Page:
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Old 26-06-2006, 05:00 AM posted to rec.gardens.orchids
 
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Default Variation in orchid crosses

This is stupid, because I had a couple of genetics courses in school...
but I never gave much thought to variations in orchid crosses.
Probably because I only have one of each of the few I have, except for
this potinara which has finally reached blooming size. There are at
least 3 plants in the pot, which were already so intertwined when I got
it as a seedling, that I just left them together. So the first one
bloomed last April, & was beautiful, & then there was another bloom
this April, which I just assumed was exactly the same as the previous
one, & never thought to compare it with the pictures from last year. I
think it was a very close match because I didn't notice anything
different about it. Then a 2nd flower has opened this month, &
something seemed a bit funny about it, so I finally dug out last year's
photo & there are obvious differences, not big ones, but differences.
I thought this was very cool, & felt dumb not to have thought about
this before.
So I was just wondering, for those of you who grow your own from seed,
how much variation occurs in a cross between two plants, & whether the
cross is always given the same name, or if it's called something new if
the variation is really different from the average.
Forgive a dumb question which is probably pretty basic to many of you.
It's just cool to see some genetic variation happening on your kitchen
windowsill

Alison

P.S. It's a Pot. Memoria Yoshi Tsubaki, & no, I haven't got a photo of
the new flower yet; I am not digital but do plan to take a few pix if I
can get a few minutes' time.


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Old 26-06-2006, 12:58 PM posted to rec.gardens.orchids
Ray
 
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Default Variation in orchid crosses

Alison,

There will be tons of variation in any sexual cross - variations in size,
form, color, and every other genetically determined trait. The distribution
is typically a "bell curve", so the majority of the offspring will be
relatively similar, and those that are wildly different will be few.

Each and every one of those offspring are given the same grex name, and if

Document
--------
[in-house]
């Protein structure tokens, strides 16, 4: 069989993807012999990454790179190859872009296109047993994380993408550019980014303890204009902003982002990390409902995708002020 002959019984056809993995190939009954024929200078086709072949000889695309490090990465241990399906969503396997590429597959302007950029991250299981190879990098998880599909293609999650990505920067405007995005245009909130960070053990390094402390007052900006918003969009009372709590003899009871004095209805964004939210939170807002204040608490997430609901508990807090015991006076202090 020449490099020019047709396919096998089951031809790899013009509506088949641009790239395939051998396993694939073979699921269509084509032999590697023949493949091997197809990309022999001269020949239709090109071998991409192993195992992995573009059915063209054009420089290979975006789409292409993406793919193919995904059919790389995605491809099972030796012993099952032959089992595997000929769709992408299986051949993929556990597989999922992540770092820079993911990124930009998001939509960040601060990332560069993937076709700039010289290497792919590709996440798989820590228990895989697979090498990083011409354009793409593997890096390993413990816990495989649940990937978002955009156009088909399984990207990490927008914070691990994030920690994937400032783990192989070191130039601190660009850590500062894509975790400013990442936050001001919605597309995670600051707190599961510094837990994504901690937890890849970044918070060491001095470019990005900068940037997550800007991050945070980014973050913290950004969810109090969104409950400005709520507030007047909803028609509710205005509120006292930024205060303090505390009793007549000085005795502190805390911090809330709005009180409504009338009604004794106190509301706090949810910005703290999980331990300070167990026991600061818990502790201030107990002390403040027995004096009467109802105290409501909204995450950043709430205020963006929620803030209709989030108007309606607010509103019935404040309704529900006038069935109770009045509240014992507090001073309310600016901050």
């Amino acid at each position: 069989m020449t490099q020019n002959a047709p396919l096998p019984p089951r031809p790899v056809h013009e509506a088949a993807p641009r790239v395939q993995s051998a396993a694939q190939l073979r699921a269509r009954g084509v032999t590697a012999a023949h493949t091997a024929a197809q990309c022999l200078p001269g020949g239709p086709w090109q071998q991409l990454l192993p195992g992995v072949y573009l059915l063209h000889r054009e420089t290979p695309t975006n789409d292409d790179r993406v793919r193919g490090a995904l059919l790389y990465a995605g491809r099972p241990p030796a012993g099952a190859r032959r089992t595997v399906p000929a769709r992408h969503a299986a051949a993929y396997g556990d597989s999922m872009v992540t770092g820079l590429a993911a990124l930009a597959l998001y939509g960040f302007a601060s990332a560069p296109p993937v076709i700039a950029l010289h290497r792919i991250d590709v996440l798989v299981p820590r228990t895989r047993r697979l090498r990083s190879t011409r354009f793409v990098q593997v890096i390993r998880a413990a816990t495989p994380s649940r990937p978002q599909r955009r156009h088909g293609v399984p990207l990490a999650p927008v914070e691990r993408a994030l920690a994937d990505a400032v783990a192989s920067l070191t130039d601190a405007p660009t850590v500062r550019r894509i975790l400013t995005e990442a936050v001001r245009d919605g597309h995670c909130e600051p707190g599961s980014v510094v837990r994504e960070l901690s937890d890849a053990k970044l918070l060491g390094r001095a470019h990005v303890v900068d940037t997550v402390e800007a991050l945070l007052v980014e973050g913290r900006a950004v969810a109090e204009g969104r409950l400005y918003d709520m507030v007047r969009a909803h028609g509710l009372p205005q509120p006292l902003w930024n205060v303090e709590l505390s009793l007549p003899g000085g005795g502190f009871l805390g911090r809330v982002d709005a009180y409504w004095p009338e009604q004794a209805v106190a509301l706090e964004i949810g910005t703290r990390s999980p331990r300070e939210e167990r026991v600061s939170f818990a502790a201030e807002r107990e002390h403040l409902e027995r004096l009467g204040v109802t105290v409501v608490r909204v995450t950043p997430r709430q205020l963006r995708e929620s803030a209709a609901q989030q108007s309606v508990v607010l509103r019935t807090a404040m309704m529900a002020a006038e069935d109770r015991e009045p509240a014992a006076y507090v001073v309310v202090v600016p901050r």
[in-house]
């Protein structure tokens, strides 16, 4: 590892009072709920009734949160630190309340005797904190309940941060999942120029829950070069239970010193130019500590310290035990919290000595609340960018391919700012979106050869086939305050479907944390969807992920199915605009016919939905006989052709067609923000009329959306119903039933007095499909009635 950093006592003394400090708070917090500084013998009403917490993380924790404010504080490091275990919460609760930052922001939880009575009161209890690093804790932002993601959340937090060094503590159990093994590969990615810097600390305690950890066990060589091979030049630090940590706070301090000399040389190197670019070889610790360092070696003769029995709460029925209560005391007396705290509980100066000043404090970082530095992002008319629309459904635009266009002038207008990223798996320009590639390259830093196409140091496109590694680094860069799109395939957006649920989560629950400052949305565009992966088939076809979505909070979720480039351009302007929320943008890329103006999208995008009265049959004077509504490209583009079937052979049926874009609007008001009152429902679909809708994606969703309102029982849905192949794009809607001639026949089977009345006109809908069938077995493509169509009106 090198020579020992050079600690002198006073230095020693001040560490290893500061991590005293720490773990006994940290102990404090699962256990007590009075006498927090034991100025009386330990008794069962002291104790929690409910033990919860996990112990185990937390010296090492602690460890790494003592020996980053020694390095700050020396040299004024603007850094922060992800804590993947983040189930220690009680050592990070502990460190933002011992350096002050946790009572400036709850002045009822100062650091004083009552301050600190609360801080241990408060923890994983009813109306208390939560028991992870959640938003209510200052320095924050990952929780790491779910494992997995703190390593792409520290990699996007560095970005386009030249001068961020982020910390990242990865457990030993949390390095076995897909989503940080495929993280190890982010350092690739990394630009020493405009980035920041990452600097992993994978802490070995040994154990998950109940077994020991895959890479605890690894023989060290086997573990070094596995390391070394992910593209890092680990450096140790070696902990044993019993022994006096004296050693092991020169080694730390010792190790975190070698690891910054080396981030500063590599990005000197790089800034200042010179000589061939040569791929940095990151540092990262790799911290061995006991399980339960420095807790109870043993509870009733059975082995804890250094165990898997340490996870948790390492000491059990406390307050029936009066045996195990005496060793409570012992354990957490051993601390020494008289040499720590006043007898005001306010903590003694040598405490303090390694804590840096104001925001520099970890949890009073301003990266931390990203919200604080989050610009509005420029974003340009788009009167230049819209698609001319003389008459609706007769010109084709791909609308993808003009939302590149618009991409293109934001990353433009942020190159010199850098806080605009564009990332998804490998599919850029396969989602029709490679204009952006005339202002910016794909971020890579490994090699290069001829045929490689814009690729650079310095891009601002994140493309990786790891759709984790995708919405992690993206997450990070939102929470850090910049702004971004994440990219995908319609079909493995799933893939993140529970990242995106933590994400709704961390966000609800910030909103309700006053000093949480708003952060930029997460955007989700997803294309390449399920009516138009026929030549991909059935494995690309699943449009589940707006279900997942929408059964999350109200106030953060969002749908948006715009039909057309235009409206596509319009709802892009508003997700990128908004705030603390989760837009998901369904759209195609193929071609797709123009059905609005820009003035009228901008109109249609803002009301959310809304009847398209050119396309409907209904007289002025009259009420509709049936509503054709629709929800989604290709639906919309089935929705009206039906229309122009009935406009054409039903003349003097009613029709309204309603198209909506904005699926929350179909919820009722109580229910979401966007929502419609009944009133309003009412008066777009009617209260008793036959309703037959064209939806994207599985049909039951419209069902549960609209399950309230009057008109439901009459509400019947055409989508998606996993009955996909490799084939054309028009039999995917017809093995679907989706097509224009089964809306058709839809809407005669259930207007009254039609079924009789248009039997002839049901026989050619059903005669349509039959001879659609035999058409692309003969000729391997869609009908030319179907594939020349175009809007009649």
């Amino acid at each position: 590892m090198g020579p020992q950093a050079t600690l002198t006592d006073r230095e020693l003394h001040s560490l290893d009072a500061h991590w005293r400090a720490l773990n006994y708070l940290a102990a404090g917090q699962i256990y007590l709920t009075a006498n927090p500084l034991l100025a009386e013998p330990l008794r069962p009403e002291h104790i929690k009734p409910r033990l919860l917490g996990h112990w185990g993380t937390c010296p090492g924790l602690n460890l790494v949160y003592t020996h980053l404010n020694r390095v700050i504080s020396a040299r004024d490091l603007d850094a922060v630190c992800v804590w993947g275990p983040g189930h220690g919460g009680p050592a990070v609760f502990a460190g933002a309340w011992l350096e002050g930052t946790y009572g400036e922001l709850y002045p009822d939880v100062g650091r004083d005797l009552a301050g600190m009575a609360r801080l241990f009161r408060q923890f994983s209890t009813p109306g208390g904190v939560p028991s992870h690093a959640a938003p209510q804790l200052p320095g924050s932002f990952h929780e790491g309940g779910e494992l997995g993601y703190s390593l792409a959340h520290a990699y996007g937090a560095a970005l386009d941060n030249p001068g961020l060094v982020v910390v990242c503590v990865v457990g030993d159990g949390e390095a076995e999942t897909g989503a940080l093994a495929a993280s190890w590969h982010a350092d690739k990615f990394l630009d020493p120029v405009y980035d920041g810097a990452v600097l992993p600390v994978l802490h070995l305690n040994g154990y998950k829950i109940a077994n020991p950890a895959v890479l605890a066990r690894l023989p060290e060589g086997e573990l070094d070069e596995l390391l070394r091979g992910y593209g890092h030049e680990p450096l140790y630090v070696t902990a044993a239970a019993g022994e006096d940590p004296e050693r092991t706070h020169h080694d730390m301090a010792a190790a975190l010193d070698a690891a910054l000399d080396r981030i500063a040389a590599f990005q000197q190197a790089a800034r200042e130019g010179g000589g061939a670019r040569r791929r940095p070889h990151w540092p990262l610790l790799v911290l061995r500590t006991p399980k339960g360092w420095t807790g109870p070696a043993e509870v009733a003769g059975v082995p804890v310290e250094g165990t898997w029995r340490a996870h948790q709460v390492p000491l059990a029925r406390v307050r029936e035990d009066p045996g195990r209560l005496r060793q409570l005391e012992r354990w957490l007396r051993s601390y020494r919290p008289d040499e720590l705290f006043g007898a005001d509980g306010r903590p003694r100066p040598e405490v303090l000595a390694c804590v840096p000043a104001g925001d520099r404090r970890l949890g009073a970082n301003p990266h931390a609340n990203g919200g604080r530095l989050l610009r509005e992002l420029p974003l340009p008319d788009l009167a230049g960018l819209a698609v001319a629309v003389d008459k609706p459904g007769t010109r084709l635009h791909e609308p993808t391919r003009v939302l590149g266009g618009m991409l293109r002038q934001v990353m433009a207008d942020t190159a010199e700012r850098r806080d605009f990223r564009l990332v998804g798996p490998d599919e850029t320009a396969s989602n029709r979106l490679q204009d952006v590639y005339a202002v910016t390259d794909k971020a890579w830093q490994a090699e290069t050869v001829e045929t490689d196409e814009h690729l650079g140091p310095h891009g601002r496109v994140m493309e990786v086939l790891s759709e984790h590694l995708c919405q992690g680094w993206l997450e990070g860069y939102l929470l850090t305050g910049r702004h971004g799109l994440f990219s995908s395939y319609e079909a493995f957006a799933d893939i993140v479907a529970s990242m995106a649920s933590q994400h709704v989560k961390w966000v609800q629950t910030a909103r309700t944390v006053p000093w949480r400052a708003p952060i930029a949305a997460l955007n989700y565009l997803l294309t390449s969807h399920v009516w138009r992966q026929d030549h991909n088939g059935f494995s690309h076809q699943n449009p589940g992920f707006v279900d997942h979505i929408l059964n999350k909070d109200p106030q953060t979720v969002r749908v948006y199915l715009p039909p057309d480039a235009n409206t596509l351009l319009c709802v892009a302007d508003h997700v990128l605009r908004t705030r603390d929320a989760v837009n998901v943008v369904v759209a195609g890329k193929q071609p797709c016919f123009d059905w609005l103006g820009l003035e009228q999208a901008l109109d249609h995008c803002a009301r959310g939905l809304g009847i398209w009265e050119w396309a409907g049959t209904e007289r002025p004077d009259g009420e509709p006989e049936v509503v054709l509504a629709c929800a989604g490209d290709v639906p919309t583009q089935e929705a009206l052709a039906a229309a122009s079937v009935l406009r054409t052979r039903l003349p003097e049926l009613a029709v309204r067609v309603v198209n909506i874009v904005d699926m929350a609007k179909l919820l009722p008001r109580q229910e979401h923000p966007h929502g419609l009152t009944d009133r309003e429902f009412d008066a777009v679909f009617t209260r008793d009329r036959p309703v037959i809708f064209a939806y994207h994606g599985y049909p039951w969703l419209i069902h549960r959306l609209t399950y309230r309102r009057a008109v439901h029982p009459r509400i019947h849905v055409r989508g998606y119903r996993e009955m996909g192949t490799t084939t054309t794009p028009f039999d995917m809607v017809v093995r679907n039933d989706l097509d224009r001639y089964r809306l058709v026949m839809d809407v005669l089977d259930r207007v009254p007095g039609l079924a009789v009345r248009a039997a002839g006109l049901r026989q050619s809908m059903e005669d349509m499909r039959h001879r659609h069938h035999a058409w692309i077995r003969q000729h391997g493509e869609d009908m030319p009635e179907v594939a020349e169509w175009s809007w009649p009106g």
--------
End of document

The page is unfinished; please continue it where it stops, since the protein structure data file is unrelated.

they warrant it, are given individual cultivar names to separate their
identities.

--

Ray Barkalow - First Rays Orchids - www.firstrays.com
Plants, Supplies, Artwork, Books and Lots of Free Info!


wrote in message
ups.com...
This is stupid, because I had a couple of genetics courses in school...
but I never gave much thought to variations in orchid crosses.
Probably because I only have one of each of the few I have, except for
this potinara which has finally reached blooming size. There are at
least 3 plants in the pot, which were already so intertwined when I got
it as a seedling, that I just left them together. So the first one
bloomed last April, & was beautiful, & then there was another bloom
this April, which I just assumed was exactly the same as the previous
one, & never thought to compare it with the pictures from last year. I
think it was a very close match because I didn't notice anything
different about it. Then a 2nd flower has opened this month, &
something seemed a bit funny about it, so I finally dug out last year's
photo & there are obvious differences, not big ones, but differences.
I thought this was very cool, & felt dumb not to have thought about
this before.
So I was just wondering, for those of you who grow your own from seed,
how much variation occurs in a cross between two plants, & whether the
cross is always given the same name, or if it's called something new if
the variation is really different from the average.
Forgive a dumb question which is probably pretty basic to many of you.
It's just cool to see some genetic variation happening on your kitchen
windowsill

Alison

P.S. It's a Pot. Memoria Yoshi Tsubaki, & no, I haven't got a photo of
the new flower yet; I am not digital but do plan to take a few pix if I
can get a few minutes' time.



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Old 27-06-2006, 01:50 PM posted to rec.gardens.orchids
Janet Price
 
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Default Variation in orchid crosses


When I crossed a mini-purple blue hawaiian with an unnamed minicatt that
was waxy pale pink with dark red spots, all the resulting plants were
mini-catt size and all were pink. The shape of the lip varied some, the
extent of spotting varied, the exact shade of pink varied, but that
was all. I crossed two off these plants and sent them off to be flasked
but the flasking service disappeared--with my flasks and presumably
others. Phone disconnected, no response to email etc.

Janet


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